Saturday, September 07, 2019

2019.09.07 Hopewell @Home ▫ Genesis 18:1-15

Questions from the Scripture text: Who appeared to Abraham in Genesis 18:1? By where? What was Abraham doing? Where? What time of day was it? What did Abraham lift in Genesis 18:2? What did he see? What did he do when he saw them? What did he do when he met them? What does he call the three men in Genesis 18:3? What does he ask Him/Them not to do? What does Abraham call himself? What does he propose to bring in Genesis 18:4? So they can do what? What does Abraham propose to bring in Genesis 18:5? To do what? What does he call himself again? In what manner did Abraham go to Sarah in Genesis 18:6? In what manner does he tell her to make cakes? In what manner did Abraham go to the herd in Genesis 18:7? What does he take? In what manner does he prepare it? What else does Abraham take in Genesis 18:8? What does he do as they eat? Who is speaking to him in Genesis 18:9? What do they ask? What does he answer? Who is speaking in Genesis 18:10? What does He say He will do? What does He say Sarah will have, when He returns? What was Sarah doing and where? What does Genesis 18:11 comment about Abraham and Sarah’s age? What point does it make about Sarah’s physical condition? What does Sarah do in Genesis 18:12? Where does she laugh? What does she ask? Who is speaking in Genesis 18:13? What does He ask? What further question does He ask in Genesis 18:14? What does He then repeat? Who answers in Genesis 18:15? Against Whom does she now argue? What does He do/say? 
The appearing of Yahweh in this passage is marvelous. That’s how Genesis 18:1 identifies Him. People get caught up on how the appearance was that of three men, and later two of the “men” are identified as “angels” (but we will see in chapter 19 that these angels are also Yahweh).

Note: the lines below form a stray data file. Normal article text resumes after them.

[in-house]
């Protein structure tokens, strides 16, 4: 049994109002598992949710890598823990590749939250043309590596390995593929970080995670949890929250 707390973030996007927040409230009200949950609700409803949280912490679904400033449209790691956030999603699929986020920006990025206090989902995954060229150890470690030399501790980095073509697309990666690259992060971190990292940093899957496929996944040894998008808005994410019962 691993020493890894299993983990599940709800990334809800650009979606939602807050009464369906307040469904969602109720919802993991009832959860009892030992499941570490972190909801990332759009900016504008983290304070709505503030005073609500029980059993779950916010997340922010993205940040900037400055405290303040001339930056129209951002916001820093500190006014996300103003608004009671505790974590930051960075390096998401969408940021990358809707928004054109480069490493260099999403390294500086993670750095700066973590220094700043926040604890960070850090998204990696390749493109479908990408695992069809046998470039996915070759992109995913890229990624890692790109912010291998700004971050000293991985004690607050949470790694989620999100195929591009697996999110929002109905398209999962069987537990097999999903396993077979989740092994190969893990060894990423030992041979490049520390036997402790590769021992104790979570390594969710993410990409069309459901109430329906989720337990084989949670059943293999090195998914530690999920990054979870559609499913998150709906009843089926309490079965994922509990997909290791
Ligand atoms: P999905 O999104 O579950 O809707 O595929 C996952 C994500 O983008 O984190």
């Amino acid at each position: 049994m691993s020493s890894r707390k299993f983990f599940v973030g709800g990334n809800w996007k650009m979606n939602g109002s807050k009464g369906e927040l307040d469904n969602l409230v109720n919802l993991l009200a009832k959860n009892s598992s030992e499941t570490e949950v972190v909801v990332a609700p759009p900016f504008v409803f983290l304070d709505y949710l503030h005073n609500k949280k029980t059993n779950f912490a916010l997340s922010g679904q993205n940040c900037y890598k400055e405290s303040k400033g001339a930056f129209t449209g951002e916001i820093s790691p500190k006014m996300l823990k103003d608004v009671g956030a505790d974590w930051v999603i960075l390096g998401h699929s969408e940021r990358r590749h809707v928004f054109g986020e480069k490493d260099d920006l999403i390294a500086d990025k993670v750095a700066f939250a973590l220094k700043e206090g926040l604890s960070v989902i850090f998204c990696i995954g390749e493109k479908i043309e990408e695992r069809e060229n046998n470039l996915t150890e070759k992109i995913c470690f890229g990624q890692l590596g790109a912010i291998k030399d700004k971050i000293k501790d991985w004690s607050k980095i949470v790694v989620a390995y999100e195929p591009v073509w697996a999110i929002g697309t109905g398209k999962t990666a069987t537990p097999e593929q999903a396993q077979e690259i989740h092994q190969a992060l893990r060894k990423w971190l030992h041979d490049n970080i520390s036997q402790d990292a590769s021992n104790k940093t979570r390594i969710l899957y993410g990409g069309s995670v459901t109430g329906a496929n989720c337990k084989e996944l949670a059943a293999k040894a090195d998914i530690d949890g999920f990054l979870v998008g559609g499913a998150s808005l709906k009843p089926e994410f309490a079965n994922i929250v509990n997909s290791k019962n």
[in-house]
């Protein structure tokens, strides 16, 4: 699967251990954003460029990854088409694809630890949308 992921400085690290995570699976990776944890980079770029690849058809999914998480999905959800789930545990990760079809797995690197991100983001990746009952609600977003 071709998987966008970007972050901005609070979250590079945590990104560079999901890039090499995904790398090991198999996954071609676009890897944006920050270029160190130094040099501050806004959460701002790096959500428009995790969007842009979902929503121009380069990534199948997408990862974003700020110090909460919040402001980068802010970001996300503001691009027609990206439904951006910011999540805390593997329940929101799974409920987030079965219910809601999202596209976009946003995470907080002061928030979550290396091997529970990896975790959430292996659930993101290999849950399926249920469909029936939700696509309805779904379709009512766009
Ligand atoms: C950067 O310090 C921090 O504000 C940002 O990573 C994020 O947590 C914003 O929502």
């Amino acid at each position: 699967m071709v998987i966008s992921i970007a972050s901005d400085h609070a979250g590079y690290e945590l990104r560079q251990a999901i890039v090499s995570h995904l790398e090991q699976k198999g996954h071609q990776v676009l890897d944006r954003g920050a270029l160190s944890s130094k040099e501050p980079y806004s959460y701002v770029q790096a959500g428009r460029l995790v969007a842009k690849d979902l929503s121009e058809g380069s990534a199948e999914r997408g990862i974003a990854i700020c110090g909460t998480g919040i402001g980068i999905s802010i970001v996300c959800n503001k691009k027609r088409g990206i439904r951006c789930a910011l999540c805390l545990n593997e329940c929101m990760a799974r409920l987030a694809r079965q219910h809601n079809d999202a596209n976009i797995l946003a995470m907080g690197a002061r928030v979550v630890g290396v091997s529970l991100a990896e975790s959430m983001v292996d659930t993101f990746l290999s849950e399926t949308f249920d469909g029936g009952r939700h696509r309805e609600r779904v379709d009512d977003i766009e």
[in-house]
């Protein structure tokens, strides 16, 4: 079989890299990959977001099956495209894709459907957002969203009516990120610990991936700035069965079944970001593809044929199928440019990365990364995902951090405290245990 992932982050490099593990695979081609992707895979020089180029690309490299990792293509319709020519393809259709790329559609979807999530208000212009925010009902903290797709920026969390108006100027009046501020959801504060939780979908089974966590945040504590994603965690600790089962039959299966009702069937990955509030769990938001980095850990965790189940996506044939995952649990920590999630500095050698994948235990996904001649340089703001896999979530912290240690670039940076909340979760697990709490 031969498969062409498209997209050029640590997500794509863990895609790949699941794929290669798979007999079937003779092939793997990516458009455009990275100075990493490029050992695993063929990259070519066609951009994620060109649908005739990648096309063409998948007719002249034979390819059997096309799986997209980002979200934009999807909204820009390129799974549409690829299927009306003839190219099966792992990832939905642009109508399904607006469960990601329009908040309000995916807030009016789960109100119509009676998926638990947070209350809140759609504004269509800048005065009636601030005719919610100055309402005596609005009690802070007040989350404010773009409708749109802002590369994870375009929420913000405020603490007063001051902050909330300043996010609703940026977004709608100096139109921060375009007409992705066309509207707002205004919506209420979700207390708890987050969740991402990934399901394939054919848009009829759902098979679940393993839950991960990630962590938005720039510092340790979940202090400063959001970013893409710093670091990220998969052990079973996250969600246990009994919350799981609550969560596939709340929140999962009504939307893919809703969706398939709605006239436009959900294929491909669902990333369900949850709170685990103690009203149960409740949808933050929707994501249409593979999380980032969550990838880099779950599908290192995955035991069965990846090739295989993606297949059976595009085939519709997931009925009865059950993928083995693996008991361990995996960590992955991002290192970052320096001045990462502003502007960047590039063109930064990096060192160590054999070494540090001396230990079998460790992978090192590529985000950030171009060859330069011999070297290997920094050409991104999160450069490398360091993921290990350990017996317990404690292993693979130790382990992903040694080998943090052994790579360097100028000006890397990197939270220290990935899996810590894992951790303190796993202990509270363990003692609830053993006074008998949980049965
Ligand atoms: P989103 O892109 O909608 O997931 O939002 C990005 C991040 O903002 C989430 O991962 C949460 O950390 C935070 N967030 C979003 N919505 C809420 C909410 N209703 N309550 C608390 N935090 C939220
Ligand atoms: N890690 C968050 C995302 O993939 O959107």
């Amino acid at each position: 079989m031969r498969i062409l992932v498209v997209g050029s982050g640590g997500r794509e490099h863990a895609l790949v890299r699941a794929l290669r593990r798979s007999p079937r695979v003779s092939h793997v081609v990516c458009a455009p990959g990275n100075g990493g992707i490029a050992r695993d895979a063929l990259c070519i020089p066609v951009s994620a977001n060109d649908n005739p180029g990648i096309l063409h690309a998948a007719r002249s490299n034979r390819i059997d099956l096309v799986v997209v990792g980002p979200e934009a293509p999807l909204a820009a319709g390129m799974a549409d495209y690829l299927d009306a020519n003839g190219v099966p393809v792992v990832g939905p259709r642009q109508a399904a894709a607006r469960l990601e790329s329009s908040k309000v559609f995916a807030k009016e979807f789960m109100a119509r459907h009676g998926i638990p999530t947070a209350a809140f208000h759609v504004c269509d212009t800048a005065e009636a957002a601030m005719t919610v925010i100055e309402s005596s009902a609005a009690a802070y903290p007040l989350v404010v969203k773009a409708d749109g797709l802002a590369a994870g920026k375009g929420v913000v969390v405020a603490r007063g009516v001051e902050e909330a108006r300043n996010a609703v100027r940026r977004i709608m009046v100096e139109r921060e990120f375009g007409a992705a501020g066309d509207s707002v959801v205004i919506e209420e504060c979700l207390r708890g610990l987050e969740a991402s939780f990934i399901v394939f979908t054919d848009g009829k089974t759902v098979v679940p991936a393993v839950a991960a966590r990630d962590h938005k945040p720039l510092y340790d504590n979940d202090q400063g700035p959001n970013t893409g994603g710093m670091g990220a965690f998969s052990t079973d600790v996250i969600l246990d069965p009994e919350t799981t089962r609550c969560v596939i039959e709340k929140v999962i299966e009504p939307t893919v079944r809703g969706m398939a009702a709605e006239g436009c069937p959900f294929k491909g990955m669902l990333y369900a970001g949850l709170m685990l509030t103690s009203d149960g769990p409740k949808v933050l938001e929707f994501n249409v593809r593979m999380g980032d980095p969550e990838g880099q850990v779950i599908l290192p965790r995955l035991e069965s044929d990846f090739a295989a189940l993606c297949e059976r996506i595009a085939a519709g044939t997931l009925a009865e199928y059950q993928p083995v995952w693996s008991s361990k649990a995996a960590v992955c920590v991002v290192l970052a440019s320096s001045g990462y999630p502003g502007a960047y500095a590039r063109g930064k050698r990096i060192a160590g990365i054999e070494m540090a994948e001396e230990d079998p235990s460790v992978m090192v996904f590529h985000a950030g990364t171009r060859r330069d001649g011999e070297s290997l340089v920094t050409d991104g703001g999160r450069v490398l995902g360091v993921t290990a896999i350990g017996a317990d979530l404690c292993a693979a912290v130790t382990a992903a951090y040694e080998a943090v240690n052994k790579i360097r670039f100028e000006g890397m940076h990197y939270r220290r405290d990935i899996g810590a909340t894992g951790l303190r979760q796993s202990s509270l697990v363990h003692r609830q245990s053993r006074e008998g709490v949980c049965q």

Certainly, Abraham seems to have a sense of who He is. He begins by addressing them in the singular (Genesis 18:3), and then in the plural (Genesis 18:4-5). It’s possible that he is addressing just one of them at first and then all of them afterward. But it’s probable that the reason he begins sprinting all over the place is because he has some understanding of the Triune God. He runs in Genesis 18:2. He hurries in Genesis 18:6. He runs to the herd in Genesis 18:7. He hastens to prepare the calf.

 But we don’t always respond to the Lord in a way that is appropriate to who He is. Genesis 18:10-11 sets us up for Genesis 18:12-15. Sarah is right behind the tent flap, and she is physically too old to have babies. Her laughter is not the rejoicing faith of Abraham’s laughter from chapter 17. That’s poor response number 1. The second response is even more amazing: she denies that she laughed! It’s one thing to laugh within yourself. It’s another to start an argument with the Lord. But we often respond to Him poorly—and then follow it up by reasoning within ourselves how our response was not really so bad as it appeared.

Still, Sarah’s response doesn’t derail God’s plans to use her. He is not treating her according to what she deserves, but according to the worthiness of Christ, who will eventually come from her. Praise be to the God of grace!

What sin have you been ignoring, hiding, or excusing before God?

Suggested songs: ARP32AB “What Blessedness” or TPH234 “The God of Abraham Praise”

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